Faculty Achievements: School of Arts, Humanities, and Renaissance Studies
November 13, 2013
November 13, 2013
|Ralph Cohen, professor, Shakespeare and Performance
A paper, “Saucy Lictors will Catch at Us: Boundaries in Antony and Cleopatra,” seminar on “Boundaries,” the Shakespeare Association of America’s meeting, March, Toronto.
Served as a judge for the finals of the English Speaking Union National Shakespeare Competition, Lincoln Center, April, New York.
Guest director, Chesapeake Shakespeare Festival’s production of Antony and Cleopatra (starring Matt Davies as Antony), which ran from June 6 to July 14, Ellicott City, Maryland.
Delivered a lecture, “The Receipt of Learning at the Blackfriars Playhouse,” part of a series, “Shakespeare’s London Theatres,” July, the Victoria and Albert Museum.
Received the Folger Shakespeare Library’s “Shakespeare Steward Award” for contributions to Shakespeare in the American Classroom, October.
Delivered two lectures: “The Actor, the Audience, and the Play,” Chengchi University and Asia University; “How an Early Modern Actor Prepared,” the National Taiwan University and Changhua University, November.
|Audrey Dillon, adjunct professor of music
Presented a paper, “The Aging Female Voice,” the Music and Lifelong Learning Conference, October 15, Columbia, South Carolina.
|Sara Nair James, professor of art history
Received an appointment to the American Academy in Rome for the month of March 2013, and also received an appointment as a visiting scholar to Gordon College in Orvieto program for three weeks in early April 2013.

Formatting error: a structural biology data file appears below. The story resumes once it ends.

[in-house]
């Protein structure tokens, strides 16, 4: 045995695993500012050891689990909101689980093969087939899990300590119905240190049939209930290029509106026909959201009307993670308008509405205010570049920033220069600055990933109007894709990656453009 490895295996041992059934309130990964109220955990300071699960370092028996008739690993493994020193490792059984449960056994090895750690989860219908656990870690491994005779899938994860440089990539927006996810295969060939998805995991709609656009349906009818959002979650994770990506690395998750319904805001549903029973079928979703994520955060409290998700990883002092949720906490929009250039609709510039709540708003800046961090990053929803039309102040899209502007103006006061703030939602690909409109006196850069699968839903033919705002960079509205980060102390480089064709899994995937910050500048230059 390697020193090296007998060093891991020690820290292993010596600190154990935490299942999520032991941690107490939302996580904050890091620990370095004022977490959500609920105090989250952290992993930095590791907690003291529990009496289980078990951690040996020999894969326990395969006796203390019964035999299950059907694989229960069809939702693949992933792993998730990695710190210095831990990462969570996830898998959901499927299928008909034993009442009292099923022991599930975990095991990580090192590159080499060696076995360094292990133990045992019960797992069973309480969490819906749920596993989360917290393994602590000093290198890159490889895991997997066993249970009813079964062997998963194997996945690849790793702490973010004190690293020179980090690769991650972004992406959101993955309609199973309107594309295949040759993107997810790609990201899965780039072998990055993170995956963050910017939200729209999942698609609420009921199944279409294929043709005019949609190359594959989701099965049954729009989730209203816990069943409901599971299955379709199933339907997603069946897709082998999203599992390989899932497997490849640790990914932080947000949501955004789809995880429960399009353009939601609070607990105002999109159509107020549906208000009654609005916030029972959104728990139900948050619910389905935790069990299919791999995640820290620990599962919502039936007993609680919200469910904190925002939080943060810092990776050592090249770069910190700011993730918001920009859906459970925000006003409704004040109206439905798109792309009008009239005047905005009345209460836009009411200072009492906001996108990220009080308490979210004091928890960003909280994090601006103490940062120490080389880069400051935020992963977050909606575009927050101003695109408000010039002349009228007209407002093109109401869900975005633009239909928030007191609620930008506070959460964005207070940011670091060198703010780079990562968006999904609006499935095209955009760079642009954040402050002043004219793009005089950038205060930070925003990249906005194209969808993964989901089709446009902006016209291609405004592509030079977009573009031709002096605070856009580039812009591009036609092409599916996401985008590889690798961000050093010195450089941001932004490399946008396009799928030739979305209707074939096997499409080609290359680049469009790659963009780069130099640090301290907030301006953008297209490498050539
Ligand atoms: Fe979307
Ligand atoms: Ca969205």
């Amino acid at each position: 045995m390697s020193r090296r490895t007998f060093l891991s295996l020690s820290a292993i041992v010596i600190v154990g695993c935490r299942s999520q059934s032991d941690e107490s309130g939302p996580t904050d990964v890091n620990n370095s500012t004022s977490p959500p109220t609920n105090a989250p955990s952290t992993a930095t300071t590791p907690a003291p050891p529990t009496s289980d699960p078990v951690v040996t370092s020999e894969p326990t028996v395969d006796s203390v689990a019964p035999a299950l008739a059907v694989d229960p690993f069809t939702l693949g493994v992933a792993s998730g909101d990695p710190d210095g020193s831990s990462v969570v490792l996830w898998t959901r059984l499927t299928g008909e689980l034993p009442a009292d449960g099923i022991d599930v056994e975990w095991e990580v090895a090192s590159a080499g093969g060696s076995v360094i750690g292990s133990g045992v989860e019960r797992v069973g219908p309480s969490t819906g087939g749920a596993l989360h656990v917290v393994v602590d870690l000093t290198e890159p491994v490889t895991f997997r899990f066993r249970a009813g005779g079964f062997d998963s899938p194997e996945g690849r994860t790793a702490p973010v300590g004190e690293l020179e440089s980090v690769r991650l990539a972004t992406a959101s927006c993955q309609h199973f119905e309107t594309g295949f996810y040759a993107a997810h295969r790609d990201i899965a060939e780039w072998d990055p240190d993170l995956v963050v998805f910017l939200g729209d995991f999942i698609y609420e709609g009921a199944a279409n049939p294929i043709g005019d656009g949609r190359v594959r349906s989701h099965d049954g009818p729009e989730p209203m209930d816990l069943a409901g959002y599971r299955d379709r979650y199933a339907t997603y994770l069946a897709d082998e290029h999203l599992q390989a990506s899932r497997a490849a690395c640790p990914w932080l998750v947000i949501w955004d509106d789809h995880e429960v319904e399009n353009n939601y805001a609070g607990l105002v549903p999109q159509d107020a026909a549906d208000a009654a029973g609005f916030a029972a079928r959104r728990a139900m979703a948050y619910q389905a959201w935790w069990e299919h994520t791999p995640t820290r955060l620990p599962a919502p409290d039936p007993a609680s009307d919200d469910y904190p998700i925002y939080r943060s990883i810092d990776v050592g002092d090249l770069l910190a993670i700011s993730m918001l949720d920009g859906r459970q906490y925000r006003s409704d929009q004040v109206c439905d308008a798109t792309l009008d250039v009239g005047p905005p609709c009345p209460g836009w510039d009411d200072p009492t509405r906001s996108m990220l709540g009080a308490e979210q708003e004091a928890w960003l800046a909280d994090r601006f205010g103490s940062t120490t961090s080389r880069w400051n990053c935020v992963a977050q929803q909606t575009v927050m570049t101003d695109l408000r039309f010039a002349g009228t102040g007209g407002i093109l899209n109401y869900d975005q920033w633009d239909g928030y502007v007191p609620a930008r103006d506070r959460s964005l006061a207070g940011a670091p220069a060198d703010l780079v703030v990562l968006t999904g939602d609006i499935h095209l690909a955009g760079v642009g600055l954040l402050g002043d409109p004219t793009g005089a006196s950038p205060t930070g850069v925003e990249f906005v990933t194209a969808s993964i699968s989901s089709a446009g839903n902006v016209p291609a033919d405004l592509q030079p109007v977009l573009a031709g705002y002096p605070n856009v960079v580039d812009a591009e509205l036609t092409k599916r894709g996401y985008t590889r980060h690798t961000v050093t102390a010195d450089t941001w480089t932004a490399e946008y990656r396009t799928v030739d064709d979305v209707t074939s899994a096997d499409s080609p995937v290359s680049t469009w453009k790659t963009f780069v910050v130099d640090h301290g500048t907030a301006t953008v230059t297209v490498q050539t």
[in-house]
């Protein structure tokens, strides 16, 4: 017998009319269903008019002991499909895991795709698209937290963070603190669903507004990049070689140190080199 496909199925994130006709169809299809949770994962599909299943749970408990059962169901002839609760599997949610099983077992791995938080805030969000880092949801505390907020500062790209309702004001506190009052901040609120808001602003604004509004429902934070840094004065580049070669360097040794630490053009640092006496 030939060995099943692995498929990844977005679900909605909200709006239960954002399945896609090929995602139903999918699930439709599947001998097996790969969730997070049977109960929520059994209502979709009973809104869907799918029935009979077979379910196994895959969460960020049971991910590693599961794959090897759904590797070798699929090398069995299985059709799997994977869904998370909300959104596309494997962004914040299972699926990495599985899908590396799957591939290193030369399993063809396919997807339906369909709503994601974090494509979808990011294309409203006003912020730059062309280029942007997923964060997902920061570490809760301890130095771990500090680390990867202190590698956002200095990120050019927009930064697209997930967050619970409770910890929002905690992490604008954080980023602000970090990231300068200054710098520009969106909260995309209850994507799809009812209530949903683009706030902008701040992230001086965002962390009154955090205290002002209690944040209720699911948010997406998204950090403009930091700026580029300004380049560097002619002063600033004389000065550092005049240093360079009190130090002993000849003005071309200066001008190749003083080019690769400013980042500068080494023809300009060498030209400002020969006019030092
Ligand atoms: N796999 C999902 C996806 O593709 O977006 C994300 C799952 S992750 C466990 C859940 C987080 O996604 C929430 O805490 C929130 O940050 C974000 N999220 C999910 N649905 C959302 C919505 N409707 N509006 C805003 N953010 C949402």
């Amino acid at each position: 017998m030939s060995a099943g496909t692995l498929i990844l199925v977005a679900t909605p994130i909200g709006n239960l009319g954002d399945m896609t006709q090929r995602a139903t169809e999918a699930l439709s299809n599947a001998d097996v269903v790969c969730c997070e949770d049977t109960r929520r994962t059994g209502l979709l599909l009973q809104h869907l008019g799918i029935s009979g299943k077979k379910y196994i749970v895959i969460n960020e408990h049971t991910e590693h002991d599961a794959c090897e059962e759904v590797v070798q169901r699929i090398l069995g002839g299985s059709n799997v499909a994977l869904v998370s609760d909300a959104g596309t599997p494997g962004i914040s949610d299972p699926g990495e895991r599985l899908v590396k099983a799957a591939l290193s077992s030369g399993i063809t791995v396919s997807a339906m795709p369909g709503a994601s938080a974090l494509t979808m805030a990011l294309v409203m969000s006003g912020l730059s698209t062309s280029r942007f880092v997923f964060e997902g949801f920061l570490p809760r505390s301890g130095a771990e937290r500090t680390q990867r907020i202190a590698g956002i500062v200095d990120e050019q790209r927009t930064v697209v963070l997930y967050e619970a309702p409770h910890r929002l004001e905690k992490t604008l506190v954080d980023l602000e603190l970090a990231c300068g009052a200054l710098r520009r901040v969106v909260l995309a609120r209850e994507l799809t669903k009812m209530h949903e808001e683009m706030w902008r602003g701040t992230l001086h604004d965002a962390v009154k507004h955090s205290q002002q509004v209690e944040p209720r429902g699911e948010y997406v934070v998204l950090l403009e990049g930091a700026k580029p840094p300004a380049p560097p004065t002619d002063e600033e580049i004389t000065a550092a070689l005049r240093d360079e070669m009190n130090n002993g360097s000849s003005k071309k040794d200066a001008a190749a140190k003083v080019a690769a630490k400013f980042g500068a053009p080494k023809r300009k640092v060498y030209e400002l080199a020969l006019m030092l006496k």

|Daniel Metraux, professor of Asian studies
Edited the fall issue of the online journal Virginia Review of Asian Studies, including reviews of three Indian novels by Rod Owen, an article on women and the media in India by Triveni Mathur, and a research essay by Asian studies major Virginia Pope on dietary concerns of young Japanese and Americans.
|Roderic Owen, professor of philosophy
Three book reviews published in the latest edition of SE Asian Studies Journal. All three were focused on recent literary works that provide insights and critical reflections on the effects of economic and cultural globalization on emerging forms of contemporary Indian identity.
|Paul Ryan, professor of art
One new painting is included in the exhibition, “Anarchistic Abstraction: Daydreaming through Form,” the Ridderhof Martin Gallery and the duPont Gallery of the University of Mary Washington, October 24 – December 2, Fredericksburg. Also invited to write the catalog essay for this exhibition.
|Jim Sconyers Jr., associate professor of art
Received a commission from the Virginia chapter of the American Society of Interior Designers. His work Aposematic 2 was presented to the outgoing president at an evening ceremony, October 10, Richmond.
|Janna Segal, assistant professor of theatre
Co-chaired the Critical Theory Colloquy for the Blackfriars Conference, for which also contributed a paper, “Whom love hath turned almost the wrong side out” (Othello 2.3.49): Transversality in Shakespearean Characters.”
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